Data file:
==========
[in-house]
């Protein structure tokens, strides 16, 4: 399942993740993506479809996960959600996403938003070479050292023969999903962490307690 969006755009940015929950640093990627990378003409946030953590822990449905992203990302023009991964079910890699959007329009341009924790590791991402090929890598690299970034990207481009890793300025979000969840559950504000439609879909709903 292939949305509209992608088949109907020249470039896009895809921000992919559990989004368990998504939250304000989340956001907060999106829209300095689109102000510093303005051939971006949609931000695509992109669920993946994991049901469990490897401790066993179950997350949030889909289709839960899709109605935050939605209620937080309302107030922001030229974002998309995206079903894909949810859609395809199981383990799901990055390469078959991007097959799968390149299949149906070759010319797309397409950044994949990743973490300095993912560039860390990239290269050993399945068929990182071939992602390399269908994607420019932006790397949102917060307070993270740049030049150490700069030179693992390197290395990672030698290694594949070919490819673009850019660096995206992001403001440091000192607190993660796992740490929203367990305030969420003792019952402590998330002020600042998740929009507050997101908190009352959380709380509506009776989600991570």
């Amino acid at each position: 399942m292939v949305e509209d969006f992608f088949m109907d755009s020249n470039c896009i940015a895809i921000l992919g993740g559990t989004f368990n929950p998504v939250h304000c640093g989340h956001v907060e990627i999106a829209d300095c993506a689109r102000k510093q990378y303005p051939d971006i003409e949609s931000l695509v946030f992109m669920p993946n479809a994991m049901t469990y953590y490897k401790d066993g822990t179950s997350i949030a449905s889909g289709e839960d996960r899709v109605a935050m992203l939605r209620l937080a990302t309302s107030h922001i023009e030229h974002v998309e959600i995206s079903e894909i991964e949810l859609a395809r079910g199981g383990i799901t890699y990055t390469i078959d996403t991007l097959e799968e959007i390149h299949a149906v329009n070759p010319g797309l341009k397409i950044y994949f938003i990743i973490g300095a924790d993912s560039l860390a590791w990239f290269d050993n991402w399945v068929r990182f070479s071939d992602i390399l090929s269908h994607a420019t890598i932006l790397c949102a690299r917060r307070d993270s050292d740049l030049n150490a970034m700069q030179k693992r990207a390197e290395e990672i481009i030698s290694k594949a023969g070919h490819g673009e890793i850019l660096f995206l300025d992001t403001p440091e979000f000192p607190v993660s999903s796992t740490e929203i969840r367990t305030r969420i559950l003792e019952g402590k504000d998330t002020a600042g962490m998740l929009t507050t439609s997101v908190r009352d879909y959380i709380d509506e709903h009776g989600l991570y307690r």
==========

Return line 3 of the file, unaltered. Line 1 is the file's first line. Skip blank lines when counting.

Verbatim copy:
């Amino acid at each position: 399942m292939v949305e509209d969006f992608f088949m109907d755009s020249n470039c896009i940015a895809i921000l992919g993740g559990t989004f368990n929950p998504v939250h304000c640093g989340h956001v907060e990627i999106a829209d300095c993506a689109r102000k510093q990378y303005p051939d971006i003409e949609s931000l695509v946030f992109m669920p993946n479809a994991m049901t469990y953590y490897k401790d066993g822990t179950s997350i949030a449905s889909g289709e839960d996960r899709v109605a935050m992203l939605r209620l937080a990302t309302s107030h922001i023009e030229h974002v998309e959600i995206s079903e894909i991964e949810l859609a395809r079910g199981g383990i799901t890699y990055t390469i078959d996403t991007l097959e799968e959007i390149h299949a149906v329009n070759p010319g797309l341009k397409i950044y994949f938003i990743i973490g300095a924790d993912s560039l860390a590791w990239f290269d050993n991402w399945v068929r990182f070479s071939d992602i390399l090929s269908h994607a420019t890598i932006l790397c949102a690299r917060r307070d993270s050292d740049l030049n150490a970034m700069q030179k693992r990207a390197e290395e990672i481009i030698s290694k594949a023969g070919h490819g673009e890793i850019l660096f995206l300025d992001t403001p440091e979000f000192p607190v993660s999903s796992t740490e929203i969840r367990t305030r969420i559950l003792e019952g402590k504000d998330t002020a600042g962490m998740l929009t507050t439609s997101v908190r009352d879909y959380i709380d509506e709903h009776g989600l991570y307690r």